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Research Papers: Gas Turbines: Combustion, Fuels, and Emissions

Low-Order Modeling of Nonlinear High-Frequency Transversal Thermoacoustic Oscillations in Gas Turbine Combustors

[+] Author and Article Information
Tobias Hummel

Lehrstuhl für Thermodynamik,
Technische Universität München,
Garching 85748, Germany;
Institute for Advanced Study,
Technische Universität München,
Garching 85748, Germany
e-mail: hummel@td.mw.tum.de

Klaus Hammer

Lehrstuhl für Thermodynamik,
Technische Universität München,
Garching 85748, Germany
e-mail: klaus.hammer@tum.de

Pedro Romero

Lehrstuhl für Thermodynamik,
Technische Universität München,
Garching 85748, Germany
e-mail: romero@td.mw.tum.de

Bruno Schuermans

Institute for Advanced Study,
Technische Universität München,
Garching 85748, Germany;
GE Power,
Baden 5401, Switzerland
e-mail: bruno.schuermans@ge.com

Thomas Sattelmayer

Lehrstuhl für Thermodynamik,
Technische Universität München,
Garching 85748, Germany
e-mail: sattelmayer@td.mw.tum.de

1Corresponding author.

Contributed by the Combustion and Fuels Committee of ASME for publication in the JOURNAL OF ENGINEERING FOR GAS TURBINES AND POWER. Manuscript received July 11, 2016; final manuscript received November 30, 2016; published online February 23, 2017. Editor: David Wisler.

J. Eng. Gas Turbines Power 139(7), 071503 (Feb 23, 2017) (11 pages) Paper No: GTP-16-1322; doi: 10.1115/1.4035529 History: Received July 11, 2016; Revised November 30, 2016

This paper analyzes transversal thermoacoustic oscillations in an experimental gas turbine combustor utilizing dynamical system theory. Limit-cycle acoustic motions related to the first linearly unstable transversal mode of a given 3D combustor configuration are modeled and reconstructed by means of a low-order dynamical system simulation. The source of nonlinearity is solely allocated to flame dynamics, saturating the growth of acoustic amplitudes, while the oscillation amplitudes are assumed to always remain within the linearity limit. First, a reduced order model (ROM) which reproduces the combustor's modal distribution and damping of acoustic oscillations is derived. The ROM is a low-order state-space system, which results from a projection of the linearized Euler equations (LEE) into their truncated eigenspace. Second, flame dynamics are modeled as a function of acoustic perturbations by means of a nonlinear transfer function. This function has a linear and a nonlinear contribution. The linear part is modeled analytically from first principles, while the nonlinear part is mathematically cast into a cubic saturation functional form. Additionally, the impact of stochastic forcing due to broadband combustion noise is included by additive white noise sources. Then, the acoustic and the flame system is interconnected, where thermoacoustic noncompactness due to the transversal modes' high frequency (HF) is accounted for by a distributed source term framework. The resulting nonlinear thermoacoustic system is solved in frequency and time domain. Linear growth rates predict linear stability, while envelope plots and probability density diagrams of the resulting pressure traces characterize the thermoacoustic performance of the combustor from a dynamical systems theory perspective. Comparisons against experimental data are conducted, which allow the rating of the flame modes in terms of their capability to reproduce the observed combustor dynamics. Ultimately, insight into the physics of high-frequency, transversal thermoacoustic systems is created.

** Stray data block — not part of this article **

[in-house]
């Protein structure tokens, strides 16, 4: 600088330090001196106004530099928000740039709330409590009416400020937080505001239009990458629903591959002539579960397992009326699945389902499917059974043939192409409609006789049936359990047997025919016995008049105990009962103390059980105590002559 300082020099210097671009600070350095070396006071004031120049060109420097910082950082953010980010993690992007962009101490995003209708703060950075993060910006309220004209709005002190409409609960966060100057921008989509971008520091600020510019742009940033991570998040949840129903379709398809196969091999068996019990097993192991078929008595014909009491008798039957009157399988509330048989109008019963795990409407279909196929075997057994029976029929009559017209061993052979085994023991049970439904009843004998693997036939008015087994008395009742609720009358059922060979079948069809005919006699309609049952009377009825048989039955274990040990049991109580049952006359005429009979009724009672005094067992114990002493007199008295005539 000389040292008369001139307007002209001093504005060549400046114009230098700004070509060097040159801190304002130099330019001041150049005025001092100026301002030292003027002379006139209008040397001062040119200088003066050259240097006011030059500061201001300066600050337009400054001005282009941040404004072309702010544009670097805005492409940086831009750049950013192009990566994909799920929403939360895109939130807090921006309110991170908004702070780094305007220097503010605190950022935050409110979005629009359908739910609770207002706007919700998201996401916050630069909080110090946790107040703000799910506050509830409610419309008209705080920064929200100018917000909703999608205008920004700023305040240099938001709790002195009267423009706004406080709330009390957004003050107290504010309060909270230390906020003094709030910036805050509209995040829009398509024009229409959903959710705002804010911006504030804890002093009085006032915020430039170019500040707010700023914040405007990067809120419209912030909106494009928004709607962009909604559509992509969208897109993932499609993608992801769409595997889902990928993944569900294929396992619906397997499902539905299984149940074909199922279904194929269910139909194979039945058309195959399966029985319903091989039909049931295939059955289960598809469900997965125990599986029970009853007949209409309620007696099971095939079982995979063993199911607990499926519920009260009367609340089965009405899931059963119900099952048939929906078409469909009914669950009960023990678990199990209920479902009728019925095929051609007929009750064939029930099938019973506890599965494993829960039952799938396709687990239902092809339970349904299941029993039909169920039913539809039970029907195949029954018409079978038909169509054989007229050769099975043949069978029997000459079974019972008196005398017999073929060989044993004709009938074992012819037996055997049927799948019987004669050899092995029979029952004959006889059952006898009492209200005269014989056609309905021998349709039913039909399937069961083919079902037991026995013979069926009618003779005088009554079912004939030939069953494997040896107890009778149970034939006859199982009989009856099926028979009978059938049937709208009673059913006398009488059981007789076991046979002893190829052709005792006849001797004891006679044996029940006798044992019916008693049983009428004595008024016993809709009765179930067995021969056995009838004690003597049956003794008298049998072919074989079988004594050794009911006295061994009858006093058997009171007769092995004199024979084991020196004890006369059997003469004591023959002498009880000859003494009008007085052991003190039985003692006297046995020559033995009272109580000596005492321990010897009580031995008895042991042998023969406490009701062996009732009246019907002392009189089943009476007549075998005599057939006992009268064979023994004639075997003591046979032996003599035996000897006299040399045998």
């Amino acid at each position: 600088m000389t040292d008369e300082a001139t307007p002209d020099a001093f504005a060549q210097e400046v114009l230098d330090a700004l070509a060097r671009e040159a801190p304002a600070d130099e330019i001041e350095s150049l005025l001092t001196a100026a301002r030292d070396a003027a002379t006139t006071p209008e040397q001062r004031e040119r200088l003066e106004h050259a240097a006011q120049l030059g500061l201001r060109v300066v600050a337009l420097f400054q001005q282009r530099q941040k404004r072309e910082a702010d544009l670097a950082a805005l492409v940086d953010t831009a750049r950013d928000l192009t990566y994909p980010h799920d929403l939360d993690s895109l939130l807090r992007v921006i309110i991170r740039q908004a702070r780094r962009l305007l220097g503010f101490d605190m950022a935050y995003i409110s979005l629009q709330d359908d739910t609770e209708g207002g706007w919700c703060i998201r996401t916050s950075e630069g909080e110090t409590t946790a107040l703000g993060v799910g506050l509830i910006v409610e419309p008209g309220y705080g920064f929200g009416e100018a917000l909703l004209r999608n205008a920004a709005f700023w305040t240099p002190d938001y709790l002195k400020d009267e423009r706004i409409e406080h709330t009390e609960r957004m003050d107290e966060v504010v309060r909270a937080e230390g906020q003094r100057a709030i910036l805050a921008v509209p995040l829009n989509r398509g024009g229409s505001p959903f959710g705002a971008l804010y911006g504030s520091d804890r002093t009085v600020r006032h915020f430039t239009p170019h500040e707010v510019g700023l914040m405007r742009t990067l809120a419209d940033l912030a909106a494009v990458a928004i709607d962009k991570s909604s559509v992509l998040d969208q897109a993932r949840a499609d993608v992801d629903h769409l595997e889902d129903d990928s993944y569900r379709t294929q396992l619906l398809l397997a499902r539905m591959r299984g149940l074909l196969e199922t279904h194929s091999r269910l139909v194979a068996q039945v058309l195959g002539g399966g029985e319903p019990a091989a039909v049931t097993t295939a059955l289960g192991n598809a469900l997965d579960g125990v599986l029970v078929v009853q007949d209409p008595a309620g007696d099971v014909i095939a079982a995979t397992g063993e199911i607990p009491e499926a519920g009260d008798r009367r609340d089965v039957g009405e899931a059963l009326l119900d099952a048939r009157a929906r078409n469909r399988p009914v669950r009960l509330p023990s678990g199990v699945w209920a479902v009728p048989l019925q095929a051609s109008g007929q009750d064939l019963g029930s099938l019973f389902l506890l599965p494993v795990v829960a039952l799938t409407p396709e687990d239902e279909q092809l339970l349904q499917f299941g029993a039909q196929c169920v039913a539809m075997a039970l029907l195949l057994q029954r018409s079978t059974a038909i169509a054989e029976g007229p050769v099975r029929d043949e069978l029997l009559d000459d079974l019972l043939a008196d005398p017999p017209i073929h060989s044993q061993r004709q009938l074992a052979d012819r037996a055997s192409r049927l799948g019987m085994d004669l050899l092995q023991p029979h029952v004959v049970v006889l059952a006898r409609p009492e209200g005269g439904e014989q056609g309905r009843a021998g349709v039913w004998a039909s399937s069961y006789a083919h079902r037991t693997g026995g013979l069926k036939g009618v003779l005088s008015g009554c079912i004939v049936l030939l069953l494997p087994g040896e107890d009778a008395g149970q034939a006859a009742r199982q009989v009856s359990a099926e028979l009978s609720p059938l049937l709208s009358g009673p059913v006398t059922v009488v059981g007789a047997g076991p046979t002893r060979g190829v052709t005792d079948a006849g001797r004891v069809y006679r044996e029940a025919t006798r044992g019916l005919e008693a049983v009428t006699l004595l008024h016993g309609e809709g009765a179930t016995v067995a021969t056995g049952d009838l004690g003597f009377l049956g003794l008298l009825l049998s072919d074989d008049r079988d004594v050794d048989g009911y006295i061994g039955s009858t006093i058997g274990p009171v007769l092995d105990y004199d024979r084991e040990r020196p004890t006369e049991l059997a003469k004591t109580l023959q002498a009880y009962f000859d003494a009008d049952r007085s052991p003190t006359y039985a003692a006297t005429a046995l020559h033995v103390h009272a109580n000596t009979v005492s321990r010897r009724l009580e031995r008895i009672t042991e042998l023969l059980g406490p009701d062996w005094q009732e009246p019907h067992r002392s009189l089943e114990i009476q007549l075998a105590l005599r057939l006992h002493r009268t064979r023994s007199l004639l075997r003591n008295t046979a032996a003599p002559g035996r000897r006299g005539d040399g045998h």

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References

Figures

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Fig. 1

MIMO modeling concept with schematic of the thermoacoustic feedback loop for a representative compact subregion

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Fig. 2

Schematic of the experimental combustor

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Fig. 3

T1 pressure mode shape and probe locations

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Fig. 4

Mesh, excitation sources, and boundary conditions

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Fig. 5

Complex eigenfrequencies of closed loop for both operation points

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Fig. 6

Frequency responses of the unstable case's open loop systems: (a) amplitude and (b) phase

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Fig. 7

Stable case: temporal oscillations (indicated in gray boxes) of Fourier amplitudes. (a) Experiment—real g(t), (b) ROM—real g(t), (c) experiment—real f(t), and (d) ROM—real f(t).

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Fig. 8

Stable case: probability density functions. (a) Experiment and (b) ROM.

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Fig. 9

Stable case: spin ratio histograms. (a) Experiment and (b) ROM.

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Fig. 10

Unstable case: temporal oscillations (indicated in gray boxes) of Fourier amplitudes. (a) Experiment—real g(t), (b) ROM—real g(t), (c) experiment—real f(t), and (d) ROM—real f(t).

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Fig. 11

Unstable case: probability density distributions. (a) Experiment and (b) ROM.

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Fig. 12

Unstable case: spin ratio histograms. (a) Experiment and (b) ROM.

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Fig. 13

PDF of swapped growth rate simulations

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Fig. 14

Simulated envelope evolutions

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